Ladawna Leeth of Eastampton is living proof that cancer can, in some ways, change a person's life for the better. Despite the treatment and tribulations that accompany a diagnosis, cancer tends to put patients' priorities into perspective and refine their life goals, said Leeth, 46, the newly appointed director of the Cancer Institute of New Jersey Hamilton, an adjunct to the Robert Wood Johnson University Hospital campus in Mercer County. Leeth, a 22-year thyroid cancer survivor, draws on her experience to create the best treatment plan for CINJ Hamilton's patients.
NEWS
June 26, 2010 | By Claudia Vargas, Inquirer Staff Writer
Susane J. Zamitis, 65, of Oaklyn, a nursing instructor who taught for more than 40 years and wrote for education publications, died Sunday, June 20, at her home. She had been suffering from liver cancer. Though she loved helping people, Mrs. Zamitis did not just want to be a nurse. "Her passion was teaching," her son Robbert said. Year after year, she trained students in the classroom and during clinical sessions to help improve the quality of nursing care, said a former colleague, Debra DeVoe of Cherry Hill.
BUSINESS
March 21, 2008 | By Suzette Parmley, Inquirer Staff Writer
Cephalon Inc. received clearance from regulators yesterday to begin selling Treanda as a treatment for a rare form of leukemia. The medicine will be a new option for about 15,000 people in the United States diagnosed annually with the slow-progressing form of leukemia known as chronic lymphocytic leukemia, or CLL. The Frazer, Pa., biotech company said it hoped to make Treanda the foundation for a growing oncology business. "We are extremely excited about the future of our oncology business, particularly Treanda, which is a much-needed alternative for patients," chairman and chief executive officer Frank Baldino Jr. said after word of the approval by the Food and Drug Administration.
NEWS
September 21, 2007 | By Sally A. Downey INQUIRER STAFF WRITER
John E. Biaglow, 70, of Sicklerville, professor of radiation oncology at the University of Pennsylvania School of Medicine, died of a heart attack last Friday at the Hospital of the University of Pennsylvania. Dr. Biaglow had a reputation as a groundbreaking cancer biochemist when he joined the department of radiation oncology at Penn in 1984 and was later director until 2005. From 1987 to 1996, he directed the tumor metabolism program at Penn's Abramson Cancer Center. He published 130 articles in scientific journals.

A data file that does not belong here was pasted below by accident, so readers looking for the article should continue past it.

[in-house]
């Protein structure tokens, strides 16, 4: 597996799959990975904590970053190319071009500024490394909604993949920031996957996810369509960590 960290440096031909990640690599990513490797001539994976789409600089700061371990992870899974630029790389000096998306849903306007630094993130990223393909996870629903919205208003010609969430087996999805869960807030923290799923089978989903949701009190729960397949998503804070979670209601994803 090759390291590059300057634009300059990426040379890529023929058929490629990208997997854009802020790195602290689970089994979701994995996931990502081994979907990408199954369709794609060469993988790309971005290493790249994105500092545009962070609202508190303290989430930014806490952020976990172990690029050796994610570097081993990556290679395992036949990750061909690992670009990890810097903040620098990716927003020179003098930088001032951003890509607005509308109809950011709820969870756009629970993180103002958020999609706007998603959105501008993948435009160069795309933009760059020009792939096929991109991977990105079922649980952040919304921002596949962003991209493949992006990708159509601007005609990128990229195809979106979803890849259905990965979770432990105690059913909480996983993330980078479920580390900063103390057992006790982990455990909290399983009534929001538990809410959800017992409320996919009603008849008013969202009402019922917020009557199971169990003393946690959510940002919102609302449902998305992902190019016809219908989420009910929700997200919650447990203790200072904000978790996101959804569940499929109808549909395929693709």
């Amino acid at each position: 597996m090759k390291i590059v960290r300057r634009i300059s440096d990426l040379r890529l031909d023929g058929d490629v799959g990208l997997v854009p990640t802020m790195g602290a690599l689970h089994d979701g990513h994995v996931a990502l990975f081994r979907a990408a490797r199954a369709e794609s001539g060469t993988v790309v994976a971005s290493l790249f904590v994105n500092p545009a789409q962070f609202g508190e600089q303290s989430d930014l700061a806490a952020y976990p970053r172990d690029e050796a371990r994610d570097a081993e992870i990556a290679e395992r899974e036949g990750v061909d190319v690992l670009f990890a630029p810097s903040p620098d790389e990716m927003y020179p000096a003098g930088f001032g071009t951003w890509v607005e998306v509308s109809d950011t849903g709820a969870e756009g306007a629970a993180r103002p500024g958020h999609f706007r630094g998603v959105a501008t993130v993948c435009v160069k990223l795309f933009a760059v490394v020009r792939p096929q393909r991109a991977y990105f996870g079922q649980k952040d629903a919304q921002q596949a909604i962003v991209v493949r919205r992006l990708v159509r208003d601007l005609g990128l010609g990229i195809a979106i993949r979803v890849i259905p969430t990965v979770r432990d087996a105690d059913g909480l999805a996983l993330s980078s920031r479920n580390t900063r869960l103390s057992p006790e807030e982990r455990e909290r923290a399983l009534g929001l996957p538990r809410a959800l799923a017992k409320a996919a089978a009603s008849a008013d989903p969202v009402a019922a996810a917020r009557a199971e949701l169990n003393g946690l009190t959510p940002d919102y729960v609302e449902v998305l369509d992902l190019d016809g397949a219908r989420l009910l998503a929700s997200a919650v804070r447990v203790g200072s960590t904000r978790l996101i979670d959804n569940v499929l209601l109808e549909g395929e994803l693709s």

BUSINESS
January 17, 2003 | By Linda Loyd INQUIRER STAFF WRITER
Johnson & Johnson said yesterday that it would acquire 3-Dimensional Pharmaceuticals Inc., of Yardley, in a cash deal valued at $88 million. The pharmaceutical and health-care products giant will pay $5.74 for each 3-Dimensional share, which closed at $5.64 yesterday on the Nasdaq stock market. The announcement sent the small company's shares soaring $2.61, or 86.1 percent, at yesterday's close. 3-Dimensional Pharmaceuticals has drugs in early-stage research for treating cardiovascular disorders, oncology and inflammation.
BUSINESS
November 8, 1998 | By Andrea Ahles, INQUIRER STAFF WRITER
Fox Chase Cancer Center and Temple University are combining their cancer treatment programs in an academic partnership to be announced tomorrow. The partnership gives Fox Chase easy access to non-cancer specialists, while Temple gains an affiliation with one of the nation's premier oncology programs. Neither institution adopts financial risk in the deal. "We look at this as an extension of our clinical and research mission to improve patient care and research," said Robert F. Ozols, Fox Chase senior vice president.
NEWS
October 20, 1998 | By Mary Blakinger, INQUIRER SUBURBAN STAFF
Delaware County Memorial Hospital in Drexel Hill has opened its $4.5 million radiation oncology department, bringing cancer treatment and support services together on the first floor of the adjacent medical office building. The department has a new dual-energy linear accelerator for radiation therapy and a computerized system for planning individual treatment, said spokeswoman Karen Babiak. The center's decor and easy access also make it more comfortable for visits, she said.